In a statement, Paul Polman, CEO of Unilever said: “The concept of a circular economy promises a way out. Here products do not quickly become waste, but are reused to extract their maximum value before safely and productively returning to the biosphere. Most importantly for business leaders, such an economy can deliver growth. Innovative product designers and business leaders are already venturing into this space.”

Breaking the status quo
Landfill waste has dramatically increased with the EU producing more than two billion tonnes of waste, including hazardous materials, every year. In Eastern Europe, Caucasus and Central Asia the situation is worse with nearly four billion tonnes produced in 2009. In order to make zero waste an effective part of business a full transformation from a linear to circular economy is required and organisations must depart from the current status quo and collaborate with interdisciplinary parties.

A transition to a circular economy is estimated to be worth more than $1trn in material savings and McKinsey & Co predicted a global saving of $2.9trn from reducing landfill waste. The rise of a circular economic model would eliminate the use of toxic chemicals that can re-enter the biosphere and ensure the minimal use of inputs. By maximising the value of the product in each stage of the process the model will focus on optimising the entire chain rather than each link allowing companies to establish mutually beneficial relationships.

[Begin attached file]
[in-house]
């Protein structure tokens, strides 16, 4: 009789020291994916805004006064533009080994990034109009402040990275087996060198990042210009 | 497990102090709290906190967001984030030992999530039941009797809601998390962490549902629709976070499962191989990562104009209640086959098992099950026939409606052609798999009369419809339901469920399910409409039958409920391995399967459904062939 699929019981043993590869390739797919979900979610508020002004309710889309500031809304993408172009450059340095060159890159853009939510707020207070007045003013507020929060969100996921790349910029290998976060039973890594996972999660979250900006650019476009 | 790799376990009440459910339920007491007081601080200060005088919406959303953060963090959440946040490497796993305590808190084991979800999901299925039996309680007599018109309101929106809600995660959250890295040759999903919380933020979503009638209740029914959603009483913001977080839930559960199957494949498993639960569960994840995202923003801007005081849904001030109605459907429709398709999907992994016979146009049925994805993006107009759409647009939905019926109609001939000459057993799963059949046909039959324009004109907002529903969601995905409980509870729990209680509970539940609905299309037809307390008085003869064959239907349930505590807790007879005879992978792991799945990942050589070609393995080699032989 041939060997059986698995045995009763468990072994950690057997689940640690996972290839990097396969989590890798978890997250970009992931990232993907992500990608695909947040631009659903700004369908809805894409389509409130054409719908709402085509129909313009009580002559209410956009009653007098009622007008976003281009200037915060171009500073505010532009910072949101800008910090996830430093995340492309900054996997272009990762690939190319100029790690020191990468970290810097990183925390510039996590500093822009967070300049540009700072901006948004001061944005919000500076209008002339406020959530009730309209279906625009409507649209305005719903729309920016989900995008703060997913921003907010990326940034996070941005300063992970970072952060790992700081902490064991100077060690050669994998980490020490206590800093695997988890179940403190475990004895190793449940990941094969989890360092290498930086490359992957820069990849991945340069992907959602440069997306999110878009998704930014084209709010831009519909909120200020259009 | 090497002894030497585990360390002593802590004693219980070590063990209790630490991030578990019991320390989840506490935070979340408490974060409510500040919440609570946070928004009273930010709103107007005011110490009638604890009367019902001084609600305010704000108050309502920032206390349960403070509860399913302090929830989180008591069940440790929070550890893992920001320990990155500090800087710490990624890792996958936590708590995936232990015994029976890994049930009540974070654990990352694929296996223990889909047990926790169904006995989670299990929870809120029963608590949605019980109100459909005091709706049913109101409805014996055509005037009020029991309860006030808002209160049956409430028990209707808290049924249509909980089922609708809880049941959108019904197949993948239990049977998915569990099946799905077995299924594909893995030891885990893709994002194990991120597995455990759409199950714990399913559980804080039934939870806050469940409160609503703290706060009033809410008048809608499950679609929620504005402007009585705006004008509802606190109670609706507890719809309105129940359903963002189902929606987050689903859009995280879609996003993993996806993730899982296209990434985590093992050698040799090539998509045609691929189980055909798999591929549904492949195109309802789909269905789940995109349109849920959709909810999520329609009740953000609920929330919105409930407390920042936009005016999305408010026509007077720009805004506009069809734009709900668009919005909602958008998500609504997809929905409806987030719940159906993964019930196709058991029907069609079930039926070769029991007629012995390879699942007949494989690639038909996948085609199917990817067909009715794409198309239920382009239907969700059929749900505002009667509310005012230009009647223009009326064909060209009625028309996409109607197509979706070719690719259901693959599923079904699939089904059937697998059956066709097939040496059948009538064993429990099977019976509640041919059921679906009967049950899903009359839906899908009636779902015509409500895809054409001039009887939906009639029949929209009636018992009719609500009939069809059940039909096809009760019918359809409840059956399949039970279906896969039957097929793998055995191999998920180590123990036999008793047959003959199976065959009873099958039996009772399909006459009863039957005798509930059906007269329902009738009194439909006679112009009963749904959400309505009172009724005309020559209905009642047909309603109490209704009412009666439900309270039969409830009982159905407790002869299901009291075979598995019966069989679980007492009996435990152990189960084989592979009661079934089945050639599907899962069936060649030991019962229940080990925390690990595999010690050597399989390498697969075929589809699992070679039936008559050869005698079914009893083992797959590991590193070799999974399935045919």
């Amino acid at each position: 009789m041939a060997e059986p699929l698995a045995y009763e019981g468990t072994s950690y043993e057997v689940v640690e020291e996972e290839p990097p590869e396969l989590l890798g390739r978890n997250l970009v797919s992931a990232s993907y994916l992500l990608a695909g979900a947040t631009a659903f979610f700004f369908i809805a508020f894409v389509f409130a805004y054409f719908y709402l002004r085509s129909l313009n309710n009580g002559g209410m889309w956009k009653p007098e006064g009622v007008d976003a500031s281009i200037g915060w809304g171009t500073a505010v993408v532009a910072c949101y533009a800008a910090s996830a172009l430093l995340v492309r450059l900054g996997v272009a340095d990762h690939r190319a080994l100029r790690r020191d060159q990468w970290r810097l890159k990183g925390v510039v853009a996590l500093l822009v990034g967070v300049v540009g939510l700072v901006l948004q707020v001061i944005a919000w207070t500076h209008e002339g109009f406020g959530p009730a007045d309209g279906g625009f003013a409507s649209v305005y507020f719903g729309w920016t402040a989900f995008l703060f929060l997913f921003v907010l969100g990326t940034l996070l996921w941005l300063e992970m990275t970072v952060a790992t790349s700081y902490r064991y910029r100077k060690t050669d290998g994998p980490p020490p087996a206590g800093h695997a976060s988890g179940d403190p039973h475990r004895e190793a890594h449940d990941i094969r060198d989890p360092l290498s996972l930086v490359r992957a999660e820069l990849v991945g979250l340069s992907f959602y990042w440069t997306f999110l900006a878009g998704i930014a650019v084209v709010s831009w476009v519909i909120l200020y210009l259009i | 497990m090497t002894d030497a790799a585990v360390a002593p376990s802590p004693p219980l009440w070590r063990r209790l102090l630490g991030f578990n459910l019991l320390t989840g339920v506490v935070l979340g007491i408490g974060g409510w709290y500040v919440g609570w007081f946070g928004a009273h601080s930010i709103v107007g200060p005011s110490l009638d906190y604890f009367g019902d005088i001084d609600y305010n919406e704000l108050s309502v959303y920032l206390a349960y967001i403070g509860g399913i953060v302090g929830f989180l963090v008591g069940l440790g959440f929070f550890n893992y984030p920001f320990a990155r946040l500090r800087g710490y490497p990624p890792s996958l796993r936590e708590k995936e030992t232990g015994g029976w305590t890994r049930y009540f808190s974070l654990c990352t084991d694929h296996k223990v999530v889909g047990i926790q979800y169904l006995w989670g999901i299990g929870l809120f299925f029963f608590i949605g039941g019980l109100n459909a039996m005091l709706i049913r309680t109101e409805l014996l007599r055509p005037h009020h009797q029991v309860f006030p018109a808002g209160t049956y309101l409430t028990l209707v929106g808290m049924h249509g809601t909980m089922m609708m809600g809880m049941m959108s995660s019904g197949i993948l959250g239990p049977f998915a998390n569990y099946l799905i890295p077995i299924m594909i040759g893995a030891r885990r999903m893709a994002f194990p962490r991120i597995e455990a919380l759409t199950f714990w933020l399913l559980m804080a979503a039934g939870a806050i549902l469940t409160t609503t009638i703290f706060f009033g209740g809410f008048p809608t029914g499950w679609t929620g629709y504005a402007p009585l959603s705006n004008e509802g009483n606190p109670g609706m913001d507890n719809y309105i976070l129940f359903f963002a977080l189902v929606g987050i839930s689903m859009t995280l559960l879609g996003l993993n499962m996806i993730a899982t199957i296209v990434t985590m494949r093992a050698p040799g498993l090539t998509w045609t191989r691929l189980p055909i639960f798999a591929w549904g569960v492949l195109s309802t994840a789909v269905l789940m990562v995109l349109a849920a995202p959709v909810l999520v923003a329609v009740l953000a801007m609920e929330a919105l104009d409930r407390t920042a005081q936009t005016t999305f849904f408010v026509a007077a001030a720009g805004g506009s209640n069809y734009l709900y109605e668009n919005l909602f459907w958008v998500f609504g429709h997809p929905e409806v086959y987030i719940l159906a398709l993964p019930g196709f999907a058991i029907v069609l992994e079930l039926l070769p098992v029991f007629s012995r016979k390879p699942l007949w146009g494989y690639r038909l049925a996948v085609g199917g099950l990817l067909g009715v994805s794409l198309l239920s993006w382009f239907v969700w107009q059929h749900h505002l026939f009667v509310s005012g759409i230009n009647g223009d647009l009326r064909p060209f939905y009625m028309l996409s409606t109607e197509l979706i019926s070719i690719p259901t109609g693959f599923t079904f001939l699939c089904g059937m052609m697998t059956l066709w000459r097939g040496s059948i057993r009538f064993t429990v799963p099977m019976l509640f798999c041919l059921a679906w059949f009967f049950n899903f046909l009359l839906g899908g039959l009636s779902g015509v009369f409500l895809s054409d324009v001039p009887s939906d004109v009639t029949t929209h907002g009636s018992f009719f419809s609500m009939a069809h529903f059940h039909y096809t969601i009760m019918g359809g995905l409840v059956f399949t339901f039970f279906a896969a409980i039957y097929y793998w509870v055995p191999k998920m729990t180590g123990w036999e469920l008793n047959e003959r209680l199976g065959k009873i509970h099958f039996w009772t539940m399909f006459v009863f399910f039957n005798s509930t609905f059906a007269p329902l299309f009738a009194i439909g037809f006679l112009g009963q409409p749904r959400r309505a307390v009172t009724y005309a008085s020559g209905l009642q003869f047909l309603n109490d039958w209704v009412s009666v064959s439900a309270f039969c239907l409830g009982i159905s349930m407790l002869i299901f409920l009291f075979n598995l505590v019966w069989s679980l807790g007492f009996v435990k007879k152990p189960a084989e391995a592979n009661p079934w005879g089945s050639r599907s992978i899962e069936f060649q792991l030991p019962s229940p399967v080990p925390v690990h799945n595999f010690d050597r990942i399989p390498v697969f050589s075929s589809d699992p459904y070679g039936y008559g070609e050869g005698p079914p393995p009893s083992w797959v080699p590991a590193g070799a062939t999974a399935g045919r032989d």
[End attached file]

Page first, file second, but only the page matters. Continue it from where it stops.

If the situation is to change a paradigm shift is needed to focus sustainability at the heart of industrial organisation and business models. With several hoops to jump through the primary issue is overcoming the complex supply chains. A simple product could be built using components from a number of countries and overcoming this would involve helping manufacturers develop an understanding of how materials are sourced and processed.

Unilever claims to be the first global company to have achieved zero waste in all of its 240 factories in 67 countries and they encourage a circular economy through a number of schemes. In Cote D’Ivoire waste is turned into low cost buildings while in India organic waste is composted and shared with the local community. The local team in Egypt empowers disabled employees to earn an extra income by recycling waste material from their production lines. In China, Unilever’s largest factory in Asia uses waste to manufacture bricks and paving.

In Denmark, Carlsberg is developing the world’s first biodegradable receptacle for beverages. The country has banned the construction of new incineration plants and aim to recycle 50 percent of all household waste by 2022. The Netherlands also has new targets with the aim of reducing waste-to-incineration by 50 percent and bringing waste-sorting and separation at the source to 75 percent. Sweden passed legislation that requires retailers selling electronic goods to accept the same quantity for reuse or recycling.

Vella added: “The circular economy sees product designs that facilitate effective recovery and reutilisation of components, in ways that minimise loss of value. Accordingly, companies adjust their business models to better protect their investments in valuable materials.”

As more businesses start to favour this model, the consumer can be a powerful driver towards this new circular economy. To achieve a zero-waste world a monumental effort is required by countries, companies and consumers to prioritise green waste removal methods and transform our global economy to ensure a sustainable future.